2 Create episodes of care The first step in analyzing an organization s data is to create episodes of care. An episode of care needs to have a specific triggering event, usually an inpatient stay or index admission for a particular condition or procedure, often defined as an MS-DRG or, in the case of Model 3 in the BPCI, the initiation of a post-acute care service. It needs to have a clear endpoint, which may be an event such as discharge from the hospital, or a specific timeframe such as 30, 60 or 90 days from hospital discharge. From there, it is helpful initially to include in your data analysis all of the services provided within the episode and then determine later what should be excluded as unrelated. At the initial stages of analysis, looking at a fairly broad range of episode types will allow for comparisons across different dimensions. In constructing bundles, one issue is potential overlap. For example, if a facility is contracting to do both a bundle for congestive heart failure (CHF) and one for total knee replacement (TKR), what happens if a patient is admitted to the hospital on day one for a CHF episode but then comes back for a TKR on day 15? Which admission should trigger the bundle? Some researchers propose that a clean period must precede a triggering event. For example, for an admission to be counted as a triggering event for a 30-day episode, the prior 30 days would have to be free of other admissions. Proposed bundle definitions should include a proposed approach to dealing with potential overlap. There are a number of proprietary episode groupers that are available on the market and used by private payers. These groupers sort each clinical event into its unique episode and, therefore, avoid issues of overlap. For organizations exploring bundling options beyond the BPCI, these groupers may be worth exploring. Examine the distribution of costs across services Once you have constructed your bundles, there are many dimensions to examine to determine which episodes would be the best candidates for bundled payment and what factors you need to consider in setting your price. Most organizations will have never seen the entire picture of care across the continuum and should expect some surprises. Different types of episodes have a different distribution of costs by service type. Understanding where the costs are concentrated helps identify where cost reduction opportunities are likely to be found and where partnerships with other providers or specific types of interventions may be most important. For example, Chart 1 shows the distribution of episode costs by type of care. Note that for a major joint procedure, nearly a third of costs are in post-acute care (PAC) while only about half that proportion is associated with PAC for heart failure and shock. At the same time, nearly 17 percent of costs for heart failure and shock are associated with readmissions compared to only 3 percent for major joint procedures. These care patterns suggest that readmission reduction programs should target heart failure and shock patients while management of PAC should be a priority for major joint patients. Understanding the distribution of costs will help identify where to look for savings opportunities. Chart 1: Percent of Spending by Episode Type, 30-day Fixedlength Episodes, % 1.5% 6.3% n Other 32.6% 11.9% 50.9% Major Joint (MS-DRG 470) 16.9% 17.2% 15.8% 43.8% Heart Failure and Shock (MS-DRG 291) n Readmission n PAC n Physician n Index Source: Dobson DaVanzo (2012). Medicare Payment Bundling: Insights from Claims 2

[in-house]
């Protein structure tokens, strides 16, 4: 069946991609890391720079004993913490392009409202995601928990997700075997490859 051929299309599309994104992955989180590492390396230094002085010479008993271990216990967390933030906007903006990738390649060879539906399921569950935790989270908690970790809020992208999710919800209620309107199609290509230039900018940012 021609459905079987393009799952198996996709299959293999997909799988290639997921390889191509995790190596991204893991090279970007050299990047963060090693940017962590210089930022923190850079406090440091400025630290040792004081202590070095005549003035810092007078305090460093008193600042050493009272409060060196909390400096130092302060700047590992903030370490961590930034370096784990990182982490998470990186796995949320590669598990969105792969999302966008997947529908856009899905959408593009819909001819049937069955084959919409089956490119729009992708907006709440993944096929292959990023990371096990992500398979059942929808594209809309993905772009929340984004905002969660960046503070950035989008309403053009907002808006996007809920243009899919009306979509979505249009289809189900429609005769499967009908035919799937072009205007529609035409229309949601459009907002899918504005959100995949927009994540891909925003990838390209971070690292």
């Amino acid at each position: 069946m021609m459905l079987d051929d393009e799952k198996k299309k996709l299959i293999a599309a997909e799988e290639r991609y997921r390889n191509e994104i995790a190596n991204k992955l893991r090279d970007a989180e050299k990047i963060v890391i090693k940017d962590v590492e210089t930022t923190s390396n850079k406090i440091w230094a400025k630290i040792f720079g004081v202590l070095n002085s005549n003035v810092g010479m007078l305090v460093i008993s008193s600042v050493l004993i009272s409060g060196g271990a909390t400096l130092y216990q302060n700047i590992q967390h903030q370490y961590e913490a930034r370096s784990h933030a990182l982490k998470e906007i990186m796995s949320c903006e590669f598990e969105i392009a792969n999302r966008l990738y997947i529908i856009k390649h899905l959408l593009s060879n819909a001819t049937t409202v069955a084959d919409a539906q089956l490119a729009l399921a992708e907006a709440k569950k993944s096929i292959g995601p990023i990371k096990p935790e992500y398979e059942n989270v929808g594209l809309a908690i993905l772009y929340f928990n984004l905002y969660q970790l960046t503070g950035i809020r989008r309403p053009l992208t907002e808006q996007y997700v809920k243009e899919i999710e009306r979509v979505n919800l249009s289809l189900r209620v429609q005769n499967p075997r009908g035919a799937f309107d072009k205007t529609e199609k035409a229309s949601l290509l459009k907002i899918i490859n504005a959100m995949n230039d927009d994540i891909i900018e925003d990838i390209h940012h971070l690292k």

3 Pinpoint sources of variation The ability to identify, understand and eliminate variation in care practices will be critical to success under bundled payment. It may help to first look at the level and source of variation in the cost per case. Chart 2 shows how the degree of variation in costs is different by condition. For example, the range between the 25th and 75th percentile (the interquartile range) for a percutaneous cardiovascular procedure with drug-eluting stent (MS-DRG 247) is about $3,251, or about 28 percent of the median episode cost. In contrast, the interquartile range for chronic obstructive pulmonary disease (MS-DRG 192) is about $3,884, or about 80 percent of the median episode cost. Episode types should be selected that have enough variation to provide opportunities for cost reduction, but not so much variation as to pose excessive risk to the organization. The next step is to pinpoint where the variation occurs. Chart 3 shows the difference in cost for the highest and lowest quintiles for two episode types. The range in cost for a hip replacement is significantly greater than for a colectomy (resection of the colon). One way of identifying opportunities to reduce costs is to look at what percentage of the variation in cost is due to each service type. For a hip replacement, on average, 85 percent of the variation is in PAC. This indicates that managing PAC will be critical to the overall management of resources for this condition. In contrast, for a colectomy the variation is split between PAC and readmissions, which points to a different care management focus. Chart 3 is based on a national claims analysis. The experience of individual organizations may be different. The level of variation differs by condition. Chart 2: Median Cost and Interquartile Range by Condition, 30-day Fixed-length Episodes, $30,000 n Median $25,000 $20,000 $15,000 $10,000 $5,000 $0 $11,630 $16,761 $23,071 25th Percentile 75th Percentile $4,870 $7,133 MS-DRG 247 MS-DRG 470 MS-DRG 481 MS-DRG 192 MS-DRG 194 MS-DRG : Percutaneous cardiovascular procedure with drug-eluting stent w/mcc 470: Major joint replacement or reattachment of lower extremity w/o MCC 481: Hip & femur procedures except major joint w/cc 192: Chronic obstructive pulmonary disease w/o CC/MCC 194: Simple pneumonia & pleurisy w/cc 291: Heart failure & shock w/mcc $11,358 Source: Dobson DaVanzo Analysis of 5% Sample of Medicare Claims Data ( ). Additional details on study methodology can be found in Dobson DaVanzo (2012). Medicare Payment Bundling: Insights from Claims The source of the cost variation for each condition will help identify where efforts should be targeted. Chart 3: Percent of Difference Between Difference Between Top and Highest and Lowest Cost Case Bottom Quintile in Cost per Episode by Service Type n Lowest Cost n Highest Cost n Index Admission n Readmission n Physician n PAC $17,784 $24,693 $25,392 $27,992 85% 44% 36% 7% 11% Hip Replacement Colectomy Hip Replacement Colectomy Source: Miller, David C. et al. Large Variations in Medicare Payments for Surgery Highlight Savings Potential from Bundled Payment Programs. Health Affairs, November % 3